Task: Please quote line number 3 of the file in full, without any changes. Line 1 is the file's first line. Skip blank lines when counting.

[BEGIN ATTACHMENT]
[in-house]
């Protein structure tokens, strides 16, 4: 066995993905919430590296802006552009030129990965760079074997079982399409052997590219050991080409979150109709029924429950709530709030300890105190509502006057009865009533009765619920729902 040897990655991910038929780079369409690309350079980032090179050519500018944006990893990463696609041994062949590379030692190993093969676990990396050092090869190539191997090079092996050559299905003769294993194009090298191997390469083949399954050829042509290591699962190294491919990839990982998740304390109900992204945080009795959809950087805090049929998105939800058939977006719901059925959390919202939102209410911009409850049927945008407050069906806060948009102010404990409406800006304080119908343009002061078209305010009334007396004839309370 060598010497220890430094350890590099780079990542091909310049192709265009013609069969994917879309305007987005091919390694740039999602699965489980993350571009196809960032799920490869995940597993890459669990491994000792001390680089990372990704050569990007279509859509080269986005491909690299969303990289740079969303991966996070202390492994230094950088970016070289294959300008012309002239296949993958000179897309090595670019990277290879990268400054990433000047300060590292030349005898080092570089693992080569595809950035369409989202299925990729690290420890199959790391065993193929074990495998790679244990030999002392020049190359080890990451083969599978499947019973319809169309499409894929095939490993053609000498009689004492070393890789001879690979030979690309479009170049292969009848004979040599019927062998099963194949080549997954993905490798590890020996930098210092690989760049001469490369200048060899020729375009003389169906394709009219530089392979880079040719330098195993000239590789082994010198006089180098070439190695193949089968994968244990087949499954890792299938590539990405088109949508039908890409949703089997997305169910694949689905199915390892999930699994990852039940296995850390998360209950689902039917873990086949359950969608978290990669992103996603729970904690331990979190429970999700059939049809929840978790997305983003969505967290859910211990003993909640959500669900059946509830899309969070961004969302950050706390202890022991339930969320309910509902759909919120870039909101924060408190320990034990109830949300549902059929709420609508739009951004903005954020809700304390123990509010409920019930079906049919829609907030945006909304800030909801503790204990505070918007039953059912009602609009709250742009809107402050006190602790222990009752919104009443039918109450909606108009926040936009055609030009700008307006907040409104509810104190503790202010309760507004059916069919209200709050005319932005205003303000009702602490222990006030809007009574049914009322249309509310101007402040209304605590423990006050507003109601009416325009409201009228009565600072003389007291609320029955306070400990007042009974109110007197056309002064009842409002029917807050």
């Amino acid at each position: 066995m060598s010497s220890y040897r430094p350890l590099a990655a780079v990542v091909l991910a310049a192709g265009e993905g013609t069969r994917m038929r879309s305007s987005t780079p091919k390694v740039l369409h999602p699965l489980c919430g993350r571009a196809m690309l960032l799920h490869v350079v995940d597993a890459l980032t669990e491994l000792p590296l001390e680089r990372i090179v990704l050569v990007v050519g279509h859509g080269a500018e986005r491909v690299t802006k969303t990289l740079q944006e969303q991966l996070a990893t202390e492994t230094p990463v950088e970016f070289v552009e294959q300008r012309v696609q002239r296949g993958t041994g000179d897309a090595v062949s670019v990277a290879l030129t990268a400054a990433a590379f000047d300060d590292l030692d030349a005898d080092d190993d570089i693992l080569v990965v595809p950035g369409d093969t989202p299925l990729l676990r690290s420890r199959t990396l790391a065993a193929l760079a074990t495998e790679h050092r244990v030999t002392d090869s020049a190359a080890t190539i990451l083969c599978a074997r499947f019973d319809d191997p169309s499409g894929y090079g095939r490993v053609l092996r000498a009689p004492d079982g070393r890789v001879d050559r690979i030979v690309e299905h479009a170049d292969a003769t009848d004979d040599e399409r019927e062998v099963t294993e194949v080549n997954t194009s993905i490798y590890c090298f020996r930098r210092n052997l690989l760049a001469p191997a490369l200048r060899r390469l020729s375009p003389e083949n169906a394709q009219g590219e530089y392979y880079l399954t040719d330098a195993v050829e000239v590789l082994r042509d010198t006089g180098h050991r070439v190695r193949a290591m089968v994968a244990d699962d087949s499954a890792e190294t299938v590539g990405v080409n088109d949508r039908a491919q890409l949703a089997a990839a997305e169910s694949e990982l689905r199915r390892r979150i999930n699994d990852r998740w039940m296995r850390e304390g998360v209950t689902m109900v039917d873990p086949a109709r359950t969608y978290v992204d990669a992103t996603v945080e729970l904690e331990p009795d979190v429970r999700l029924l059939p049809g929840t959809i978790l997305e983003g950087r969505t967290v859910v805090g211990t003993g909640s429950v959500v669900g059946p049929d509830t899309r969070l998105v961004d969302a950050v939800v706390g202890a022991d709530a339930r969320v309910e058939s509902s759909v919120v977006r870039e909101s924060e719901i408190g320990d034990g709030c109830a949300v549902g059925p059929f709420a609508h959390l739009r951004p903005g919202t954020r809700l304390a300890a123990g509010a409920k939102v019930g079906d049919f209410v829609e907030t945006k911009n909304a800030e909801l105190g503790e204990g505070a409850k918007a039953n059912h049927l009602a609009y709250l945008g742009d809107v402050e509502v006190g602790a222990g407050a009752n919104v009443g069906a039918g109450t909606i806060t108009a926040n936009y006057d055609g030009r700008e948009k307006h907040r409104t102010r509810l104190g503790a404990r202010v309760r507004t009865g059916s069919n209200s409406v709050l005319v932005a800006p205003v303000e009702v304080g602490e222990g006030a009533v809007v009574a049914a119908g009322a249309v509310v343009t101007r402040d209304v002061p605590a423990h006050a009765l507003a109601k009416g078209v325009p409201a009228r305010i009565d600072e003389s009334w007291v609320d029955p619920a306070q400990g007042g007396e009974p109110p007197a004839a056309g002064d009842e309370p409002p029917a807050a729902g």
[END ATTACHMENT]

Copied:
């Amino acid at each position: 066995m060598s010497s220890y040897r430094p350890l590099a990655a780079v990542v091909l991910a310049a192709g265009e993905g013609t069969r994917m038929r879309s305007s987005t780079p091919k390694v740039l369409h999602p699965l489980c919430g993350r571009a196809m690309l960032l799920h490869v350079v995940d597993a890459l980032t669990e491994l000792p590296l001390e680089r990372i090179v990704l050569v990007v050519g279509h859509g080269a500018e986005r491909v690299t802006k969303t990289l740079q944006e969303q991966l996070a990893t202390e492994t230094p990463v950088e970016f070289v552009e294959q300008r012309v696609q002239r296949g993958t041994g000179d897309a090595v062949s670019v990277a290879l030129t990268a400054a990433a590379f000047d300060d590292l030692d030349a005898d080092d190993d570089i693992l080569v990965v595809p950035g369409d093969t989202p299925l990729l676990r690290s420890r199959t990396l790391a065993a193929l760079a074990t495998e790679h050092r244990v030999t002392d090869s020049a190359a080890t190539i990451l083969c599978a074997r499947f019973d319809d191997p169309s499409g894929y090079g095939r490993v053609l092996r000498a009689p004492d079982g070393r890789v001879d050559r690979i030979v690309e299905h479009a170049d292969a003769t009848d004979d040599e399409r019927e062998v099963t294993e194949v080549n997954t194009s993905i490798y590890c090298f020996r930098r210092n052997l690989l760049a001469p191997a490369l200048r060899r390469l020729s375009p003389e083949n169906a394709q009219g590219e530089y392979y880079l399954t040719d330098a195993v050829e000239v590789l082994r042509d010198t006089g180098h050991r070439v190695r193949a290591m089968v994968a244990d699962d087949s499954a890792e190294t299938v590539g990405v080409n088109d949508r039908a491919q890409l949703a089997a990839a997305e169910s694949e990982l689905r199915r390892r979150i999930n699994d990852r998740w039940m296995r850390e304390g998360v209950t689902m109900v039917d873990p086949a109709r359950t969608y978290v992204d990669a992103t996603v945080e729970l904690e331990p009795d979190v429970r999700l029924l059939p049809g929840t959809i978790l997305e983003g950087r969505t967290v859910v805090g211990t003993g909640s429950v959500v669900g059946p049929d509830t899309r969070l998105v961004d969302a950050v939800v706390g202890a022991d709530a339930r969320v309910e058939s509902s759909v919120v977006r870039e909101s924060e719901i408190g320990d034990g709030c109830a949300v549902g059925p059929f709420a609508h959390l739009r951004p903005g919202t954020r809700l304390a300890a123990g509010a409920k939102v019930g079906d049919f209410v829609e907030t945006k911009n909304a800030e909801l105190g503790e204990g505070a409850k918007a039953n059912h049927l009602a609009y709250l945008g742009d809107v402050e509502v006190g602790a222990g407050a009752n919104v009443g069906a039918g109450t909606i806060t108009a926040n936009y006057d055609g030009r700008e948009k307006h907040r409104t102010r509810l104190g503790a404990r202010v309760r507004t009865g059916s069919n209200s409406v709050l005319v932005a800006p205003v303000e009702v304080g602490e222990g006030a009533v809007v009574a049914a119908g009322a249309v509310v343009t101007r402040d209304v002061p605590a423990h006050a009765l507003a109601k009416g078209v325009p409201a009228r305010i009565d600072e003389s009334w007291v609320d029955p619920a306070q400990g007042g007396e009974p109110p007197a004839a056309g002064d009842e309370p409002p029917a807050a729902g």